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'There is only endurance, and pain.’ So wrote John Aubrey in 1638 on being caned at school. His coping strategy was ‘to go to another place in my head: the bank of the brook at Easton Pierse, or the tree-lined riverbank at Broad Chalke, where I count the flowers and arrange their names in alphabetical order.'

He adds: ‘I do not, I will not cry out. I am not in this scene; I am somewhere else, with the soothing sound of water running by.’ Of the violence repeatedly meted out to him, with its rhythm of blows he says: ‘It is the grammar and rhetoric of violence. A language I will not learn, though the whole school seems to speak it.’

He was twelve when he wrote this. The language is clear, as are the lessons learned of how to cope with the repeated and predictable violence of his school; by resisting crying out; by protecting himself, by going elsewhere in his head, distracting himself from what was happening in the present moment; of a strong and clear decision not learn the ways of violence that he was being subjected to.

It is the kind of story that therapists are wont to return to when they hear it. There is much rage and violence in the world of many different kinds that we are all subjected to. We are all also capable of violence; rage is hardwired in, but then so is love and we are all capable of that too. What matters is what we do with each, and John Aubrey made a clear decision of the kind children often do, of saying 'no' to something and therefore of saying 'yes' to something else, to other things, other interests already present in him. Other interests which form the basis of his later occupations as a gentleman scholar, collector of antiquities, early archaeologist and inventor of modern biography.  These interests are already present in his surviving writings of this time collected by Ruth Scurr in an altogether fascinating biography of the man using his own words.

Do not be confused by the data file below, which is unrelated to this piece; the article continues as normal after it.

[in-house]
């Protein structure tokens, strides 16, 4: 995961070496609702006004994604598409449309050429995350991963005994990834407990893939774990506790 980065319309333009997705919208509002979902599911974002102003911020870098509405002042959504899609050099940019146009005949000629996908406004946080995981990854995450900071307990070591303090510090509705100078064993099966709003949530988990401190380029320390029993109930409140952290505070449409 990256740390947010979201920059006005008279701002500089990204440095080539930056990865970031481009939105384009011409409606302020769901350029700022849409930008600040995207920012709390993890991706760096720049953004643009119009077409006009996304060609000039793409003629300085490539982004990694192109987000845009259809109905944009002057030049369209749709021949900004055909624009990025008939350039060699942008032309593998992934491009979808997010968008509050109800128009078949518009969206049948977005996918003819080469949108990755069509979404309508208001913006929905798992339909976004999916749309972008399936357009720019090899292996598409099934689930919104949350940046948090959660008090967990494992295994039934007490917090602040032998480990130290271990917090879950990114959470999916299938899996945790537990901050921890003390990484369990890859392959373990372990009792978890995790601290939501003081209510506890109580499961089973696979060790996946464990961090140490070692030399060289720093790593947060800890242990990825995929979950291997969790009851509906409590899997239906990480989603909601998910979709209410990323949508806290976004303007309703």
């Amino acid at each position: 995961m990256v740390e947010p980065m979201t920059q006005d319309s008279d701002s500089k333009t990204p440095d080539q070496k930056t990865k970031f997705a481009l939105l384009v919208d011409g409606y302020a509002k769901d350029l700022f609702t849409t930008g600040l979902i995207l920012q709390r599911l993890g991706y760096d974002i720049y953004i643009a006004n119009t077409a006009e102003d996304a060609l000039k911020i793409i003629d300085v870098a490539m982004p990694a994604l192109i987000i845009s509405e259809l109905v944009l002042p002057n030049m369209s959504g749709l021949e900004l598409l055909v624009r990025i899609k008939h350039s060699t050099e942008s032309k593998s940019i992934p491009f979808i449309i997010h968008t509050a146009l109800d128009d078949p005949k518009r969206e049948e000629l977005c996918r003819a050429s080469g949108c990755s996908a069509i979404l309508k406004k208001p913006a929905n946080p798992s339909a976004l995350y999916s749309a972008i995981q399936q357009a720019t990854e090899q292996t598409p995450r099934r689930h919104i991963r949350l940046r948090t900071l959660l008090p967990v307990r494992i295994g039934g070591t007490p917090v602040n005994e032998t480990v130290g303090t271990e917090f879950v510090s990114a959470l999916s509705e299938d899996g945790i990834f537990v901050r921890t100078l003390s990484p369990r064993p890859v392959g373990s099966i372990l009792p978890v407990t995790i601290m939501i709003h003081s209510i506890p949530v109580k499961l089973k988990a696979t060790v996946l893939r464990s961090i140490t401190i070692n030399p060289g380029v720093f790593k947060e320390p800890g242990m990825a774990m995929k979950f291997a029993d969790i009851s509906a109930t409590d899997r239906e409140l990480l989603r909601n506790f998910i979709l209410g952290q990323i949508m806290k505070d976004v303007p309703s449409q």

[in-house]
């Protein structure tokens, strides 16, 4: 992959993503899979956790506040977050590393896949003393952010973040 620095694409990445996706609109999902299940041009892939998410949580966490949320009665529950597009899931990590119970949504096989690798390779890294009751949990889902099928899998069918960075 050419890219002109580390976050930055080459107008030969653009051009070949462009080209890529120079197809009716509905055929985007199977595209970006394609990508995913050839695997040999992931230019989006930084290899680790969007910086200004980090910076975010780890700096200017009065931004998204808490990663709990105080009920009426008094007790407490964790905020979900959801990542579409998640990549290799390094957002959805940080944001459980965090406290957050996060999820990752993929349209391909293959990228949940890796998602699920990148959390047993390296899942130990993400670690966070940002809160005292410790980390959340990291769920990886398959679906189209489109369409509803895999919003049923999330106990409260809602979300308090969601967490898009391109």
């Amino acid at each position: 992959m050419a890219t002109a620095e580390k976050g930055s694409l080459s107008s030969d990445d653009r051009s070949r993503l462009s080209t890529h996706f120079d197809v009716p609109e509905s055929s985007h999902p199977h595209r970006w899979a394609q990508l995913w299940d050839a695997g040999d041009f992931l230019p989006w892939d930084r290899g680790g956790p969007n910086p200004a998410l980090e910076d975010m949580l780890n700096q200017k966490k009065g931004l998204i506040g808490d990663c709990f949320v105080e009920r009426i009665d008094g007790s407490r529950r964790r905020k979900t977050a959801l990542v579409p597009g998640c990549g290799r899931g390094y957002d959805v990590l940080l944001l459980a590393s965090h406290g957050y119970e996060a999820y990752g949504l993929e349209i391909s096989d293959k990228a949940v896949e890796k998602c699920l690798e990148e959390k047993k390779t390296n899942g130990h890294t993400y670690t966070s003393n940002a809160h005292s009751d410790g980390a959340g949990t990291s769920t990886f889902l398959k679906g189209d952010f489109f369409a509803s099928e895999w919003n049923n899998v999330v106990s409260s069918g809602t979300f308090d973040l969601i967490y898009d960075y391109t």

This saying of 'no' and then 'yes' is of as much interest to the psychotherapist, as the Alexander Technique teacher in me. There is an element in each practice, as in all practices of growth that allow for change, of saying 'no' to something, suspending or inhibiting being the professional words my practices have chosen to systematically use, in order to say 'yes' to something different to make our way forward, to have a full and on-going experience of living, and living as well as we can.

There is another matter here, one that first made me think of writing this blog, one that connects to my last blog and the Theatre of War, which I started to write about there. Which is that words can speak across centuries, in Aubrey’s case nearly five centuries, in Sophocles case 2500 years, with a clarity missing in the jargon of mental health and diagnosis. Both men found a way to language and to speak about what was unsayable in their experience and their culture. So it is in therapy, which is a way to language that allows someone to begin to name their experience, to speak about what was unspeakable at the time, which is invariably not without emotion, but allows them to face their history, their past which is intruding on the present, and curtailing their future. And in that place of facing their experience and finding breath, is where real speech about ourselves starts, and life can begin to course again. Alexander work is invaluable in helping to find the stillness to face the unfaceable and good therapy is an act of language finding together in conversation and autopoiesis is the end.

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